One thing a sketch artist at the Supreme Court needs to look for is whether Justice Ginsburg is wearing a jabot or one of her increasingly large doilies around her neck. Today, for the first time I can recall, she wore neither. She appeared to be wearing a sparkly necklace of dark crystals. I couldn’t quite make it out.
The above sketch is from the Title VII case argued today, Vance v. Ball State University.
Below are a couple of sketches from the other case argued dealing with federal antitrust law and Georgia’s state health care system, FTC v. Phoebe Putney Health System. Note again, Ginsburg sans jabot.
My sketches from the announcement of the Court’s opinion, and dissents, on the Affordable Care Act.
As they took their seats Justice Breyer was smiling; Sotomayor looked glum.
Justice Scalia was actually sitting as far back from Roberts as possible. Forgive the artistic license, but I wanted to get his expression in the frame.
I’m pretty much cross-eyed after three days of sketching the Supreme Court’s health care argument marathon, so I’ll just post today’s drawings with brief captions.
Paul Clement, shown above, begins his argument on severability.
Justice Scalia needles Deputy Solicitor General Edwin Smiley Kneedler.
Justice Breyer brandishes portions of the Affordable Care Act.
Clement makes his argument on Medicaid Expansion.
Solicitor General Donald Verrilli had a better day today, but too late?
Lyle Denniston’s recap of the arguments on severability is here.
And Lyle’s recap of the Medicaid arguments is here.
It was hard going for Solicitor General Donald Verrilli, pictured above and below, as a majority of the Justices expressed skepticism about about the individual mandate provision of the new health care law.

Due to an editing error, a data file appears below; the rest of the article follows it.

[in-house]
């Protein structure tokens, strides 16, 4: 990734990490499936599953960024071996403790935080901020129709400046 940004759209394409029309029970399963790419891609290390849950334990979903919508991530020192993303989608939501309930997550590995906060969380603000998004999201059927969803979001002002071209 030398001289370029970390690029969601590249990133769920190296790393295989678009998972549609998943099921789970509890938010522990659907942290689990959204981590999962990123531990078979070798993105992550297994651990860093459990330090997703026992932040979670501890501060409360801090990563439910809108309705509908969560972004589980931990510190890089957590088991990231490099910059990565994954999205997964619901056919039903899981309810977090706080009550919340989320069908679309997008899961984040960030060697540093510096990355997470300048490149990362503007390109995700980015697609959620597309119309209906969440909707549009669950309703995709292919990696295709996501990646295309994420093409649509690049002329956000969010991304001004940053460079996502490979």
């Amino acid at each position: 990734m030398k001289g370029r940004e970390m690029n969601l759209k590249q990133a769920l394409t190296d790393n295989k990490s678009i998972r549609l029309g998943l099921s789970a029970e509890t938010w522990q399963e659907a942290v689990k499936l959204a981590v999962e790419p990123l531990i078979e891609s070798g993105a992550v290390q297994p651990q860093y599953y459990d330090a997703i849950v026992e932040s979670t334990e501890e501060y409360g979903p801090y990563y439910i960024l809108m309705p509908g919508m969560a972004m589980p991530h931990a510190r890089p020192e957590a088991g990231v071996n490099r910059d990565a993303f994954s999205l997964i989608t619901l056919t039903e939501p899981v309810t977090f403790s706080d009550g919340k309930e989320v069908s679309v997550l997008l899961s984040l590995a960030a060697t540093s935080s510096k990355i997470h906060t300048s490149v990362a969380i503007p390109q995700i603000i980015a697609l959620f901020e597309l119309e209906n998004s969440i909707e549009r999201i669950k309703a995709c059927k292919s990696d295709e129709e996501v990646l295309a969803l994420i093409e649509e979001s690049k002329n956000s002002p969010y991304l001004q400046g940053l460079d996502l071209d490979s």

Former Solicitior General Paul Clement, now representing the challengers to the Affordable Care Act, appeared to win today’s round.
Round three tomorrow.
Mike Sacks has it covered here.
The first issue before the Court was the Anti-Injunction Act of 1867 which says that you can’t challenge a tax until it’s been collected. Under the new Affordable Care Act if you don’t have health insurance you pay a penalty, and because that penalty is assessed depending upon your income and is collected by the IRS it could be seen as a tax. And since that tax has yet to be collected an appeal is premature, a position neither side is claiming and so the Court appointed Washington lawyer Robert A. Long, pictured below, to play devil’s advocate, or more properly amicus curiae.
Lyle Denniston’s take on today’s arguments here.
A few sketches from today’s arguments ( which can be heard here ) in Liberty University v. Geithner and Virginia v. Sebelius, both cases concerning the individual mandate in the new Obama-sponsored health care law.
Pictured below : Mathew Staver, the attorney for Liberty University arguing before the Fourth Circuit three-judge panel.
Judge Andre Davis :
Acting Solicitor General Neal Katyal and Judge Diana Gribbon Matz :
Judge James Wynn :
Andrew Cohen’s intelligent analysis can be found here.